On a recent visit to CHRISpark, my son, F.T., stopped at a limestone bench and read out loud: “‘I took a long look at a mountain.’ Mama, why does it say that there?”
I thought about it for a moment; F.T. turned to walk away. “Wait, let me explain. A mama built this park. She had a son like you, and she loved him very much, but he died. She built this park to remember him. Those were his words.”
“Mama, don’t talk in a silly voice.”
“No, F.T., I’m not talking in a silly voice. I’m crying. I love you so much. I would be so sad if you were gone.”
“It’s OK, Mama,” F.T. said. “I’m fine. I’m right here.” He gave me a hug. “You need to fix your voice.”
Then my daughter, G.N., called out, “Look! More sparkles.”
Yes, there are sparkles in the sidewalks, in several scatterings along the path. I bent down for a closer look, and smiled. CHRISpark is a memorial that was built by Linda Pace to remember her son, David Christopher “Chris” Goldsbury, who died in 1997 at age 24. Thoughtful messages from his journals are inscribed on limestone benches throughout the park.
The park is located in Southtown on Camp Street, and provides the entrance to SPACE, the public exhibition space of the Linda Pace Foundation. The park is open Tuesdays through Sundays from 9 a.m. to 5 p.m., closed Mondays, and admission is free. We parked for free along Camp Street.
The first thing you encounter is a fountain plaza (the water jets, unfortunately, turned off during the drought) and starfield, a constellation that lights up at night.
The next space we visited was a shady bamboo grove.
Among the bamboo, hoja santa, and other plantings are the journal benches—the ones that made me cry and prompted F.T. to hug me and reassure me. Further along the path, we passed a banana plant, a row of agaves, and flowers, including ruellia and echinacea.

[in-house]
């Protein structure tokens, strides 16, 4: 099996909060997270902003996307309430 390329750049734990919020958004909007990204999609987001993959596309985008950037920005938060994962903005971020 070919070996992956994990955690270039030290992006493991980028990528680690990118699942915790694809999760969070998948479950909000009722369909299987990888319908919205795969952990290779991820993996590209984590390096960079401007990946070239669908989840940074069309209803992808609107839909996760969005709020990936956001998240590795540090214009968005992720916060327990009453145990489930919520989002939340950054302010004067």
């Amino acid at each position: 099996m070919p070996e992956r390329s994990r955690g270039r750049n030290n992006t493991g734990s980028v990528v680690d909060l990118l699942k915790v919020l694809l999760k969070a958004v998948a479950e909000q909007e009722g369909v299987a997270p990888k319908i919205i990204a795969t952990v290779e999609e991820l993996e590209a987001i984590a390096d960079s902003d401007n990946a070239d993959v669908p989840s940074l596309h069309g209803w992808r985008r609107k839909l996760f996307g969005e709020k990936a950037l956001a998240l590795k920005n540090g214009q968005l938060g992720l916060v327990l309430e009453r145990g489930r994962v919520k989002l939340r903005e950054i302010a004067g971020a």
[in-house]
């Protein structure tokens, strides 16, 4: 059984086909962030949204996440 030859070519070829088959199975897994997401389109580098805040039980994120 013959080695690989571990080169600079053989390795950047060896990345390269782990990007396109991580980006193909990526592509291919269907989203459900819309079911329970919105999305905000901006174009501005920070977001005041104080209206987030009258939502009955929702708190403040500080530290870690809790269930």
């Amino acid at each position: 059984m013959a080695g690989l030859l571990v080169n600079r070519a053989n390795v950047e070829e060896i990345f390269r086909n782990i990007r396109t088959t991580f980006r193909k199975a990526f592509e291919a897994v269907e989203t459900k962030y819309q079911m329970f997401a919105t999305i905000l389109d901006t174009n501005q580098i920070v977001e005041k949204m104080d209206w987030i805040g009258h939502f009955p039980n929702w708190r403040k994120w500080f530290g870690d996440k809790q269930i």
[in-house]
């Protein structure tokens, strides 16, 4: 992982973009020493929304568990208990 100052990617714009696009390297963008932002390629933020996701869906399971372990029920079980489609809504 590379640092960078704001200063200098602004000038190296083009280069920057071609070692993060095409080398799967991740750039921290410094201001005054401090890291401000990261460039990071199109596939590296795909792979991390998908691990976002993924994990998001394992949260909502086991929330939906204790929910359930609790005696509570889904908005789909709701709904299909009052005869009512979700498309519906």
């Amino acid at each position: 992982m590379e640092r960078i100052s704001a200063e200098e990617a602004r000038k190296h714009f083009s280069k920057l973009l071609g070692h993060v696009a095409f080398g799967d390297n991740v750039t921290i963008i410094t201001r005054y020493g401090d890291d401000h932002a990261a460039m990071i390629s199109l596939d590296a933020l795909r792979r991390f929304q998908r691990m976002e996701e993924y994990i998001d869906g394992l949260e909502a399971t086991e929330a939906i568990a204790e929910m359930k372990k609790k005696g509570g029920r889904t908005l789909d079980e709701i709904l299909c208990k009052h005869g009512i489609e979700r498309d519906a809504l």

In a quiet corner, my kids encountered the brightly-colored circles of “Wednesday’s Child” by Teresita Fernández. Each circle is inscribed with a line from the nursery rhyme “Monday’s Child”, except each day of the week has been replaced with Wednesday, the day Chris was born. F.T. read each one out loud and puzzled over the meaning.
Tracing back our steps, we found the tumble hill, an irresistible grassy slope to climb and run down again.
CHRISpark is a contemplative place, but also joyful. I hope you will take your kids to experience it. You will want to bring a camera when you visit CHRISpark, or maybe even meet with a photographer here. The park welcomes photographers, but it’s important to be respectful of the tranquil mood of the park. If you have questions, email [email protected] and they will clarify.
Amanda, a fellow Alamo City Moms Blog contributor and photographer at arg photographs, enjoys taking family portraits at CHRISpark. Here’s a tip from Amanda: the arbor, just beyond the fountain plaza, makes a great frame for a family photo.
Amanda understands the atmosphere of the park. Remember the journal benches, that made me cry when my son read them aloud to me? Look at how Amanda uses a bench to make this beautiful maternity image even more poignant. The memorial becomes a celebration of new life.
CHRISpark is an exquisite place, but if you need more room to get the wiggles out, here are more ideas for local picture-taking spots:
- Japanese Tea Garden—read more in Katy’s post
- San Antonio Botanical Garden—read more in my earlier post
- Landa Gardens